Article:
Perceived self-competence, psychosocial adjustment, and quality of life in pediatric patients with pacemakers

Ana M. Gutierrez-Colina, Cyd Eaton, Patricia Cheng, Margaret Strieper, Patrick Frias, Kevin Gooden, Ronald L. Blount

Research output: Contribution to journalArticlepeer-review

Abstract

OBJECTIVES:: To compare participants' self-competence levels to normative data and examine self-competence as a potential protective factor against poorer health-related quality of life (HRQOL) and psychosocial adjustment in children with pacemakers. METHODS:: Twenty-seven children between the ages of 8 and 18 years and their caregivers were recruited from a pediatric pacemaker clinic. Participants completed self-report and parent-proxy measures of children's health-related quality of life (HRQOL), self-competence, and psychosocial functioning, which included externalizing and internalizing symptoms, adaptive skills, and behavioral symptoms. RESULTS:: Participants reported significantly lower levels of self-competence compared to healthy norms. Self-competence was significantly and positively correlated with most HRQOL domains. Few significant correlations emerged between self-competence and various domains of psychosocial functioning. CONCLUSION:: Self-competence may function as a protective factor against lower HRQOL in children with pacemakers. There was less evidence that self-competence may play a protective role against lower adaptive skills and higher externalizing, internalizing, and behavioral symptoms. Clinical implications of these findings, limitations of the study, and areas for future research are discussed.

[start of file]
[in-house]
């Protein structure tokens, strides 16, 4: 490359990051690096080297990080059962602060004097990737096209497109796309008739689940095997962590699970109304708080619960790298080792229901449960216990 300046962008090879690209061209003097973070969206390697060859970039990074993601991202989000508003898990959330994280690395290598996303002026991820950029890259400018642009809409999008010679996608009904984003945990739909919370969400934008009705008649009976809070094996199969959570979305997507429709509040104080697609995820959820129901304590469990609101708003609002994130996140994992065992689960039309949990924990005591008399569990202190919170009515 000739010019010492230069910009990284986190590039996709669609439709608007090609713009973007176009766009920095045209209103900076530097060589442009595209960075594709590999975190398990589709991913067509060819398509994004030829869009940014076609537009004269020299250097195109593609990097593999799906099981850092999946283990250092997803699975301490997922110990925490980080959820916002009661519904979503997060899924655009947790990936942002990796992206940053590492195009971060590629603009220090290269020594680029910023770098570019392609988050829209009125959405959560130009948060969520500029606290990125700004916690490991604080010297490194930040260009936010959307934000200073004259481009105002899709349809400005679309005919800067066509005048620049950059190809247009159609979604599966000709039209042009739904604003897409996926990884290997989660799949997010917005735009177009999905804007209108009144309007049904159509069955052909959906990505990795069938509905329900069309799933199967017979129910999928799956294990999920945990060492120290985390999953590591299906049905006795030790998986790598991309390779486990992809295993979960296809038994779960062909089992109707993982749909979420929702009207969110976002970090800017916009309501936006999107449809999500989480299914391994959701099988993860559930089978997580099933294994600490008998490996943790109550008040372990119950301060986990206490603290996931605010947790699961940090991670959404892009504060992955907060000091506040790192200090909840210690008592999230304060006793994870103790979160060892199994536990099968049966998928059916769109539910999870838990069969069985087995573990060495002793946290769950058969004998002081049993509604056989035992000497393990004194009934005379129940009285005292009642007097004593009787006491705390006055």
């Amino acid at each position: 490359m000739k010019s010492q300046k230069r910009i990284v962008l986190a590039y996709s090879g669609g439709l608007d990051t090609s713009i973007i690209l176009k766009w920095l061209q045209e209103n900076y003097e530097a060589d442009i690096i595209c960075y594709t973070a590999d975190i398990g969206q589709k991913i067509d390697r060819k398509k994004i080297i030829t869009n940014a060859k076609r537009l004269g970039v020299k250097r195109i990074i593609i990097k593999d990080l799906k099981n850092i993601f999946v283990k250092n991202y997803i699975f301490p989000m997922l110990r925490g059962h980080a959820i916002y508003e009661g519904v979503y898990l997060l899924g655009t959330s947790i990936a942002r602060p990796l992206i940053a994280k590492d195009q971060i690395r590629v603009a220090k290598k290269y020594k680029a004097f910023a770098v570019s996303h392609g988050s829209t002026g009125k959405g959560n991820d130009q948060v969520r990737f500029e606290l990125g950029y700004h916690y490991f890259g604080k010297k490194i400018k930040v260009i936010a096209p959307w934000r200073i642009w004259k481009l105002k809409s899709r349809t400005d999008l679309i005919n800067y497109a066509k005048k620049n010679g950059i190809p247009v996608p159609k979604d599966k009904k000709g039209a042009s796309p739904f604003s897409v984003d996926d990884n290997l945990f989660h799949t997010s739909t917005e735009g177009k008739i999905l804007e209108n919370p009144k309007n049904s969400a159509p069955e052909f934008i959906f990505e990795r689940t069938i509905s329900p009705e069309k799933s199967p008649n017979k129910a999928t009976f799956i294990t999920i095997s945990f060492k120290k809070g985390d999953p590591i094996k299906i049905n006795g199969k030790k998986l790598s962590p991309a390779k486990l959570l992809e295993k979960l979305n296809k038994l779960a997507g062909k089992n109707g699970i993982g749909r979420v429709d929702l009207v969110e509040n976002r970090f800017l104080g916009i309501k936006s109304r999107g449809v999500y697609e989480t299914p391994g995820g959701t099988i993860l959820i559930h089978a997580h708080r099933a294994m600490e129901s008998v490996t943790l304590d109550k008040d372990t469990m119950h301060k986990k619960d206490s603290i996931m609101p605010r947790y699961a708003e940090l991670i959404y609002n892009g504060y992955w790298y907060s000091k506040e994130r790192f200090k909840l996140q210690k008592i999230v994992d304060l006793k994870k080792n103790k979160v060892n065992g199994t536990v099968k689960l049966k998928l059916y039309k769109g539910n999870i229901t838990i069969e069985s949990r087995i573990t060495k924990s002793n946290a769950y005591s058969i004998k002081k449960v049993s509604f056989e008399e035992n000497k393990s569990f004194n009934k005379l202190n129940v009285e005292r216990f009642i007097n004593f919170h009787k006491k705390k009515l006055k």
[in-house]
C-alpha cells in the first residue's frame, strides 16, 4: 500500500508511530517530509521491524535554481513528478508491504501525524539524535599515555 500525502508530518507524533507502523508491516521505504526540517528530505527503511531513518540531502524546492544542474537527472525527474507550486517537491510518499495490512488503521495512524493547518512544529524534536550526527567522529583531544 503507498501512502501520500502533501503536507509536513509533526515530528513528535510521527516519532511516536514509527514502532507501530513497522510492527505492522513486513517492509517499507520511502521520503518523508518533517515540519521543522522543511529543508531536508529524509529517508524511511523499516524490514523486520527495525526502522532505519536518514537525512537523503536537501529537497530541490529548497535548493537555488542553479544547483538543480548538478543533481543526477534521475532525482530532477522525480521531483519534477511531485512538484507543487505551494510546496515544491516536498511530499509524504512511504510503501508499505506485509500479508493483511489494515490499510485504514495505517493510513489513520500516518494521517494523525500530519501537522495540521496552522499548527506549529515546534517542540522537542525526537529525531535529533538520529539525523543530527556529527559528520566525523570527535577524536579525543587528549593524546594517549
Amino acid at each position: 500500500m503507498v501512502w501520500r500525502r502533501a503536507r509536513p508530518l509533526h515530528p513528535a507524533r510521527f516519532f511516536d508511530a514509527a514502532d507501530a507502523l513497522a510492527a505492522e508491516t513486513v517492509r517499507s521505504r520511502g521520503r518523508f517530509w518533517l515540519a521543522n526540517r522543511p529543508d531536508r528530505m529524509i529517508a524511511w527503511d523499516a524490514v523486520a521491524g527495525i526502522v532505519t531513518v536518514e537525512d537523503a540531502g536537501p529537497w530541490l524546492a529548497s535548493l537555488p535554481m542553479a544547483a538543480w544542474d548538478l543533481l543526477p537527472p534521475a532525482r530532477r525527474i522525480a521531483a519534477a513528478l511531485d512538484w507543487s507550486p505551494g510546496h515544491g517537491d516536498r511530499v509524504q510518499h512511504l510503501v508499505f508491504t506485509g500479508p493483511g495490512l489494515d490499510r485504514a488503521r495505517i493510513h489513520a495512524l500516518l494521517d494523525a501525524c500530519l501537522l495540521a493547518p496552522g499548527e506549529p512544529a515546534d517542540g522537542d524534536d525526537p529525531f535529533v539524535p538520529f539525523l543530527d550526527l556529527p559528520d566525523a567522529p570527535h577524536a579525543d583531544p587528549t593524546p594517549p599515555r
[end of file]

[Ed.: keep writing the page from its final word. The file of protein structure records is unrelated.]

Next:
Original languageEnglish (US)
Pages (from-to)360-366
Number of pages7
JournalJournal of Developmental and Behavioral Pediatrics
Volume35
Issue number6
DOIs
StatePublished - 2014
Externally publishedYes

ASJC Scopus subject areas

  • Pediatrics, Perinatology, and Child Health
  • Developmental and Educational Psychology
  • Psychiatry and Mental health

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